Mayor Rahm Emanuel on Monday portrayed a memorandum of agreement to have an independent monitor oversee Chicago Police reform as the next best thing to court oversight opposed by U.S. Attorney General Jeff Sessions.
Emanuel said he’s not backing away from his January commitment to negotiate a court-enforced consent decree with the U.S. Department of Justice.
He’s simply recognizing the political reality that Sessions’ decision to review and retreat from police reform agreements nationwide has left the Chicago Police Department on the dance floor without a partner.
“There’s many roads to reform, but they all hit the same destination. The model that we’re looking at — a memo of agreement — is just exactly what Chuck Ramsey did with Washington, D.C. You have an outside monitor, an independent set of eyes, that will help us implement the very principles that we negotiated with the Obama Justice Department,” the mayor said.
“There’s a consent decree. There’s a memo of agreement. There’s a collaborative agreement,” Emanuel said. “This is the model that is exactly the right way. Independent set of eyes to help implement exactly what we agreed to with the Obama Justice Department. Given where things are, given that there was an election. This allows us to achieve the same goal.”
Ramsey could not be reached for comment.
Lori Lightfoot co-chaired the mayor’s Task Force on Police Accountability that served as a prelude to the Justice Department’s scathing indictment of the Chicago Police Department.
She argued that Emanuel can only work with the cards he’s been dealt.
“I hate to call it a retreat, but it’s clearly different, in part, because you’ve got a Department of Justice that is hostile to consent decrees,” Lightfoot said.
“The Jeff Sessions Department of Justice has made it very clear that they view consent decrees as antithetical to their relationship with local police,” she said. “Given that reality, which is that a consent decree is not likely in the offing, what is the next best thing that can be done to make sure that reform is real and meaningful and fully funded in Chicago?”
Lightfoot said an independent monitor can be that “next best thing,” but only if the memorandum of agreement includes rigid timelines and a multiyear commitment to spend “tens of millions of dollars” to implement specific goals that include a long-stalled early intervention system.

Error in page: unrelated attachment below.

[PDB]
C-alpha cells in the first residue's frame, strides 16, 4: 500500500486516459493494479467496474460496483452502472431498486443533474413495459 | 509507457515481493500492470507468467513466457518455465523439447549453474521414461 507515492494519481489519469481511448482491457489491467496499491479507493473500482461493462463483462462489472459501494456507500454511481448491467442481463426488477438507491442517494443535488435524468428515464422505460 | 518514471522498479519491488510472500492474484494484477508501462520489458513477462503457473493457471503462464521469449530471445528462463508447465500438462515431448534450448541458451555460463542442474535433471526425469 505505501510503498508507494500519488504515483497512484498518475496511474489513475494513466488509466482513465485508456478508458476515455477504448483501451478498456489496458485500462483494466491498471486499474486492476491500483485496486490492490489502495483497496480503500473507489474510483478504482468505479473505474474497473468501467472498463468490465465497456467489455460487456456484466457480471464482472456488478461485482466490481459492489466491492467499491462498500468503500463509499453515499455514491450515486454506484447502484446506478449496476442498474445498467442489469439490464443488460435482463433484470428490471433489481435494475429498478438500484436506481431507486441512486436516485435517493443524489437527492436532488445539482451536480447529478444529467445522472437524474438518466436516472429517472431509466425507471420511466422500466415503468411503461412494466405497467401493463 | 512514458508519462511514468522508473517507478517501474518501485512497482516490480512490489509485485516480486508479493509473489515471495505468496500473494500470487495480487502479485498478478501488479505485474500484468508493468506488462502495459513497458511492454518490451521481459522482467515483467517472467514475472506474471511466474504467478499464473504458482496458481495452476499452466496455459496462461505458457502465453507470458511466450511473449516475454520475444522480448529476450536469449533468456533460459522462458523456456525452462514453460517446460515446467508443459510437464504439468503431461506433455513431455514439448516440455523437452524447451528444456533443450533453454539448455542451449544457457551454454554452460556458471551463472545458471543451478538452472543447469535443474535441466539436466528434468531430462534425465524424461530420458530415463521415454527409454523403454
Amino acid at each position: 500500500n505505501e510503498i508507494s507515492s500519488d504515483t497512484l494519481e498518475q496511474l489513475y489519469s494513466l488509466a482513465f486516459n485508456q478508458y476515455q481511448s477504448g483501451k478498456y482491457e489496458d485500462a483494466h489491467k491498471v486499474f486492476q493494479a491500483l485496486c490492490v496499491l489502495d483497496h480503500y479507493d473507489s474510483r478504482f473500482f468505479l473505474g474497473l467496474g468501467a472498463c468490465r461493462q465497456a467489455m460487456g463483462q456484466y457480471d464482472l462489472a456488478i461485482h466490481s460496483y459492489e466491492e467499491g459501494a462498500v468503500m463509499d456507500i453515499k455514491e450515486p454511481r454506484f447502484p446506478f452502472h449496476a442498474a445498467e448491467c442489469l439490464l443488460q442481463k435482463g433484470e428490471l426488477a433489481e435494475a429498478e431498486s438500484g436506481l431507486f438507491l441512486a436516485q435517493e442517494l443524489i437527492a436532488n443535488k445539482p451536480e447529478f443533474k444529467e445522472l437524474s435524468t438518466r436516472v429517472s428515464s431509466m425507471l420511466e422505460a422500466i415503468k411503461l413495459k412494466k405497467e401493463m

There also needs to be a process for resolving “breaches” that may include arbitration.
“The DOJ has said, `We don’t like consent decrees.’ What is the likelihood that the Department of Justice is actually gonna take the Chicago Police Department into court if there’s a breach and that is the only enforcement mechanism?” she said.
Equally important, Lightfoot said, is “transparency” and input from the same stakeholders with whom the city negotiated before abolishing the Independent Police Review Authority and replacing it with a Civilian Office of Police Accountability.
“This is not a process that can be unilaterally negotiated by the mayor himself. This is a process that is owned by many stakeholders,” she said. “The mayor has to engage those stakeholders in order for any agreement to have any legitimacy whatsoever. If that process of engagement doesn’t happen, they can have the greatest agreement in the world and it will have zero legitimacy in Chicago and that would be a tragic loss,” she said.
Five months after the Obama administration issued its blistering critique of the Chicago Police Department, the Emanuel administration disclosed late Friday that it has submitted a “memorandum of agreement” to have an independent monitor to oversee police reforms.
Newly elected Fraternal Order of Police President Kevin Graham, who has criticized the DOJ report and cheered Sessions’ retreat from consent decrees, said Monday he has been told only one thing about the memorandum.
“They’ve told me they’re going to buy new cars and that there is going to be things to improve the Police Department,” Graham said.
“I’m glad they’re buying cars. . . . That’s what the Police Department needs. And it’s what our officers need. There are officers who, at shift change, are standing around waiting for cars. . . . We don’t have enough cars.”
Top mayoral aides refused to release a copy of the proposed memorandum of agreement pending approval from DOJ.
But two top mayoral aides, who asked to remain anonymous, insisted that it codifies the 2017 commitments already made in the previously released “Framework for Reform” and gives the city “a specific period of time to create a work plan for years two and three.”
If the Police Department “materially breaches” the agreement, the independent monitor can “publicly make a finding of that breach and DOJ can go into federal court to enforce the terms of the agreement through a federal lawsuit,” a top mayoral aide said.
But City Hall insists it won’t come to that.
“If there was a specific commitment that the city was not moving forward on, the monitor will be issuing public reports on a regular basis that will identify that as a failing on the part of the city,” a mayoral aide said. “If it rises to the level of a breach, the monitor can give the city the opportunity to fix it. . . . It’s not an arbitration necessarily. But it’s a mechanism short of having to use the courts.”
Another top mayoral aide added, “Public reporting is probably the most powerful weapon that a monitor has. It’s pretty rare that a monitor actually has to go to court . . . because of the public pressure.”